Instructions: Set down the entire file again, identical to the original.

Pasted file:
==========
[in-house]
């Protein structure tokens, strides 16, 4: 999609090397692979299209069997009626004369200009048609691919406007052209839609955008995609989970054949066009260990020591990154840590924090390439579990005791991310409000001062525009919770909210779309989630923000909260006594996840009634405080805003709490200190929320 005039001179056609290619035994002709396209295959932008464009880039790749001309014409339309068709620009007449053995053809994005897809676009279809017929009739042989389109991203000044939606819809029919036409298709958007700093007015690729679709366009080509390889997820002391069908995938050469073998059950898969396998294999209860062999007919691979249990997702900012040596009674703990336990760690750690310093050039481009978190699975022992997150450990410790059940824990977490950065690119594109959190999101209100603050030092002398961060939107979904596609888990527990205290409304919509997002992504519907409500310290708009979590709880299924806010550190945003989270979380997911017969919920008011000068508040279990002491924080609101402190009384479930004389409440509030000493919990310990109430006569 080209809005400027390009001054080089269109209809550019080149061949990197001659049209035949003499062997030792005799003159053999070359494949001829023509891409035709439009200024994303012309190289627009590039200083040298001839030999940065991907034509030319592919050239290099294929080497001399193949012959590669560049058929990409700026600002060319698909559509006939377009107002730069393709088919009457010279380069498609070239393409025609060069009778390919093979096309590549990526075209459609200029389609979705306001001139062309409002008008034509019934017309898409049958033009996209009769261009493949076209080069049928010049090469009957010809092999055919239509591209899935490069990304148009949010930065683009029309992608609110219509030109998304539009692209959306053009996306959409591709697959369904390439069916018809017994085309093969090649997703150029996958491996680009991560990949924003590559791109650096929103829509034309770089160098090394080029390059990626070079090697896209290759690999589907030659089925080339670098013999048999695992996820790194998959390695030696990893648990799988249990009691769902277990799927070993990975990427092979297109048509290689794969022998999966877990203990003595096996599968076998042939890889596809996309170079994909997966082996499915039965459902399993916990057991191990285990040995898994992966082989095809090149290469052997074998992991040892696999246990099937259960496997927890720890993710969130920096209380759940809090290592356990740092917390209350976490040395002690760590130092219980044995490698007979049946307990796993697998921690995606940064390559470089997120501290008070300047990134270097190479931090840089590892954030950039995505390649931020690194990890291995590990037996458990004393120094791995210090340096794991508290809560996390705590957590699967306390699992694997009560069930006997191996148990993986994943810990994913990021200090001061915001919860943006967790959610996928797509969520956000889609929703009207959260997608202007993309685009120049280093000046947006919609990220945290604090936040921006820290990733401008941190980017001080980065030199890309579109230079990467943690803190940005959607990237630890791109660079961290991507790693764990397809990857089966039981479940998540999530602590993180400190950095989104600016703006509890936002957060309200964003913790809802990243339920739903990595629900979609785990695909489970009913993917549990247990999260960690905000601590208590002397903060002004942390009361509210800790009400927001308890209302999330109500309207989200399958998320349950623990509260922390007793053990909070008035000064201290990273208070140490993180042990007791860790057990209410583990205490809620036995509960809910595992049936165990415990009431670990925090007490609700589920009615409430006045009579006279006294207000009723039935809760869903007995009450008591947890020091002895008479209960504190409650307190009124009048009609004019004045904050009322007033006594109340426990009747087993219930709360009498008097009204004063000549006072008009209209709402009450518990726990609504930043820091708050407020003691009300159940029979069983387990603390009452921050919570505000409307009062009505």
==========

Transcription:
[in-house]
């Protein structure tokens, strides 16, 4: 999609090397692979299209069997009626004369200009048609691919406007052209839609955008995609989970054949066009260990020591990154840590924090390439579990005791991310409000001062525009919770909210779309989630923000909260006594996840009634405080805003709490200190929320 005039001179056609290619035994002709396209295959932008464009880039790749001309014409339309068709620009007449053995053809994005897809676009279809017929009739042989389109991203000044939606819809029919036409298709958007700093007015690729679709366009080509390889997820002391069908995938050469073998059950898969396998294999209860062999007919691979249990997702900012040596009674703990336990760690750690310093050039481009978190699975022992997150450990410790059940824990977490950065690119594109959190999101209100603050030092002398961060939107979904596609888990527990205290409304919509997002992504519907409500310290708009979590709880299924806010550190945003989270979380997911017969919920008011000068508040279990002491924080609101402190009384479930004389409440509030000493919990310990109430006569 080209809005400027390009001054080089269109209809550019080149061949990197001659049209035949003499062997030792005799003159053999070359494949001829023509891409035709439009200024994303012309190289627009590039200083040298001839030999940065991907034509030319592919050239290099294929080497001399193949012959590669560049058929990409700026600002060319698909559509006939377009107002730069393709088919009457010279380069498609070239393409025609060069009778390919093979096309590549990526075209459609200029389609979705306001001139062309409002008008034509019934017309898409049958033009996209009769261009493949076209080069049928010049090469009957010809092999055919239509591209899935490069990304148009949010930065683009029309992608609110219509030109998304539009692209959306053009996306959409591709697959369904390439069916018809017994085309093969090649997703150029996958491996680009991560990949924003590559791109650096929103829509034309770089160098090394080029390059990626070079090697896209290759690999589907030659089925080339670098013999048999695992996820790194998959390695030696990893648990799988249990009691769902277990799927070993990975990427092979297109048509290689794969022998999966877990203990003595096996599968076998042939890889596809996309170079994909997966082996499915039965459902399993916990057991191990285990040995898994992966082989095809090149290469052997074998992991040892696999246990099937259960496997927890720890993710969130920096209380759940809090290592356990740092917390209350976490040395002690760590130092219980044995490698007979049946307990796993697998921690995606940064390559470089997120501290008070300047990134270097190479931090840089590892954030950039995505390649931020690194990890291995590990037996458990004393120094791995210090340096794991508290809560996390705590957590699967306390699992694997009560069930006997191996148990993986994943810990994913990021200090001061915001919860943006967790959610996928797509969520956000889609929703009207959260997608202007993309685009120049280093000046947006919609990220945290604090936040921006820290990733401008941190980017001080980065030199890309579109230079990467943690803190940005959607990237630890791109660079961290991507790693764990397809990857089966039981479940998540999530602590993180400190950095989104600016703006509890936002957060309200964003913790809802990243339920739903990595629900979609785990695909489970009913993917549990247990999260960690905000601590208590002397903060002004942390009361509210800790009400927001308890209302999330109500309207989200399958998320349950623990509260922390007793053990909070008035000064201290990273208070140490993180042990007791860790057990209410583990205490809620036995509960809910595992049936165990415990009431670990925090007490609700589920009615409430006045009579006279006294207000009723039935809760869903007995009450008591947890020091002895008479209960504190409650307190009124009048009609004019004045904050009322007033006594109340426990009747087993219930709360009498008097009204004063000549006072008009209209709402009450518990726990609504930043820091708050407020003691009300159940029979069983387990603390009452921050919570505000409307009062009505």